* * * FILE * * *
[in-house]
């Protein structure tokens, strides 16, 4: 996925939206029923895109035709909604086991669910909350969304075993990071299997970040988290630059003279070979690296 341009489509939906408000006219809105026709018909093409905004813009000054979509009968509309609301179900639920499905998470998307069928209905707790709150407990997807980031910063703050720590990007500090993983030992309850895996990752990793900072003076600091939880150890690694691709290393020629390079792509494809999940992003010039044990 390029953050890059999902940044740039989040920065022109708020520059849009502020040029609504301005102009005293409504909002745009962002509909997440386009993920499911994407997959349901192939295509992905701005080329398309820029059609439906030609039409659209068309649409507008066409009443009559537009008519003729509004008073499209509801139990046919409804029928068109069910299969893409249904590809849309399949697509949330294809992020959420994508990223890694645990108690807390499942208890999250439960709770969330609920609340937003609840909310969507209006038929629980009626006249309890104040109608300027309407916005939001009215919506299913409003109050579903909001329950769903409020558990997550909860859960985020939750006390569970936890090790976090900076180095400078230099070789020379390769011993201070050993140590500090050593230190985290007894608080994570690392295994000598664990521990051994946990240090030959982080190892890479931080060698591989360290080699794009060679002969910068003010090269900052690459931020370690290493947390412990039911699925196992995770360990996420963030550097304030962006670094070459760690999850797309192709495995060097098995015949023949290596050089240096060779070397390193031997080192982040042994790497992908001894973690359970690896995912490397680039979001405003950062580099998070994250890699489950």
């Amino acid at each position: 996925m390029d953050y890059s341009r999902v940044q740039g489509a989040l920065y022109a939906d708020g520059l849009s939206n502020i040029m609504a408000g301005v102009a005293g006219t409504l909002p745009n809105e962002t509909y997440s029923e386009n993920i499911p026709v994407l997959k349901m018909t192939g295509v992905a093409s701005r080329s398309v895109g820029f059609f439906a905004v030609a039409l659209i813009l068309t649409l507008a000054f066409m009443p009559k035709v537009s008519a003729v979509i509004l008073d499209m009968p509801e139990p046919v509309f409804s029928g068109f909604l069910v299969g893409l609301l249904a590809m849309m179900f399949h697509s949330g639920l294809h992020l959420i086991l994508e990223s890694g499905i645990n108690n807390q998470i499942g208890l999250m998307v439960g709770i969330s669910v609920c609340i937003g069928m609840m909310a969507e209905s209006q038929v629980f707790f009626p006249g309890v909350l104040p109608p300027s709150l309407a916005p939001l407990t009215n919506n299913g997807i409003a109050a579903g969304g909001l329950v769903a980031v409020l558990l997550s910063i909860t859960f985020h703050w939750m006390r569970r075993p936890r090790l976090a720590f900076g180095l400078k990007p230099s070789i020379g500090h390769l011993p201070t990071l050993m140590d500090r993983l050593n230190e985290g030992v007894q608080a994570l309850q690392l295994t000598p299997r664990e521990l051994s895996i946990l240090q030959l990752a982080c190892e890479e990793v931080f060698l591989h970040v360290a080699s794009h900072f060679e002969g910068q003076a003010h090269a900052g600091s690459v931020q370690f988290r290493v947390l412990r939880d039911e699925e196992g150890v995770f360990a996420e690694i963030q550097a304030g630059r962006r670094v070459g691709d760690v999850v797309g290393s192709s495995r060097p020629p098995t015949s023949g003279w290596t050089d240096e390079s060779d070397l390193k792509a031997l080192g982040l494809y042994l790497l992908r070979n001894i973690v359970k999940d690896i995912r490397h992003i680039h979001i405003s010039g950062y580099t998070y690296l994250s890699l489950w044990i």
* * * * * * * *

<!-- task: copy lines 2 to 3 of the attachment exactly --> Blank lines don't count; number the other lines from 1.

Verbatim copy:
């Protein structure tokens, strides 16, 4: 996925939206029923895109035709909604086991669910909350969304075993990071299997970040988290630059003279070979690296 341009489509939906408000006219809105026709018909093409905004813009000054979509009968509309609301179900639920499905998470998307069928209905707790709150407990997807980031910063703050720590990007500090993983030992309850895996990752990793900072003076600091939880150890690694691709290393020629390079792509494809999940992003010039044990 390029953050890059999902940044740039989040920065022109708020520059849009502020040029609504301005102009005293409504909002745009962002509909997440386009993920499911994407997959349901192939295509992905701005080329398309820029059609439906030609039409659209068309649409507008066409009443009559537009008519003729509004008073499209509801139990046919409804029928068109069910299969893409249904590809849309399949697509949330294809992020959420994508990223890694645990108690807390499942208890999250439960709770969330609920609340937003609840909310969507209006038929629980009626006249309890104040109608300027309407916005939001009215919506299913409003109050579903909001329950769903409020558990997550909860859960985020939750006390569970936890090790976090900076180095400078230099070789020379390769011993201070050993140590500090050593230190985290007894608080994570690392295994000598664990521990051994946990240090030959982080190892890479931080060698591989360290080699794009060679002969910068003010090269900052690459931020370690290493947390412990039911699925196992995770360990996420963030550097304030962006670094070459760690999850797309192709495995060097098995015949023949290596050089240096060779070397390193031997080192982040042994790497992908001894973690359970690896995912490397680039979001405003950062580099998070994250890699489950």
């Amino acid at each position: 996925m390029d953050y890059s341009r999902v940044q740039g489509a989040l920065y022109a939906d708020g520059l849009s939206n502020i040029m609504a408000g301005v102009a005293g006219t409504l909002p745009n809105e962002t509909y997440s029923e386009n993920i499911p026709v994407l997959k349901m018909t192939g295509v992905a093409s701005r080329s398309v895109g820029f059609f439906a905004v030609a039409l659209i813009l068309t649409l507008a000054f066409m009443p009559k035709v537009s008519a003729v979509i509004l008073d499209m009968p509801e139990p046919v509309f409804s029928g068109f909604l069910v299969g893409l609301l249904a590809m849309m179900f399949h697509s949330g639920l294809h992020l959420i086991l994508e990223s890694g499905i645990n108690n807390q998470i499942g208890l999250m998307v439960g709770i969330s669910v609920c609340i937003g069928m609840m909310a969507e209905s209006q038929v629980f707790f009626p006249g309890v909350l104040p109608p300027s709150l309407a916005p939001l407990t009215n919506n299913g997807i409003a109050a579903g969304g909001l329950v769903a980031v409020l558990l997550s910063i909860t859960f985020h703050w939750m006390r569970r075993p936890r090790l976090a720590f900076g180095l400078k990007p230099s070789i020379g500090h390769l011993p201070t990071l050993m140590d500090r993983l050593n230190e985290g030992v007894q608080a994570l309850q690392l295994t000598p299997r664990e521990l051994s895996i946990l240090q030959l990752a982080c190892e890479e990793v931080f060698l591989h970040v360290a080699s794009h900072f060679e002969g910068q003076a003010h090269a900052g600091s690459v931020q370690f988290r290493v947390l412990r939880d039911e699925e196992g150890v995770f360990a996420e690694i963030q550097a304030g630059r962006r670094v070459g691709d760690v999850v797309g290393s192709s495995r060097p020629p098995t015949s023949g003279w290596t050089d240096e390079s060779d070397l390193k792509a031997l080192g982040l494809y042994l790497l992908r070979n001894i973690v359970k999940d690896i995912r490397h992003i680039h979001i405003s010039g950062y580099t998070y690296l994250s890699l489950w044990i």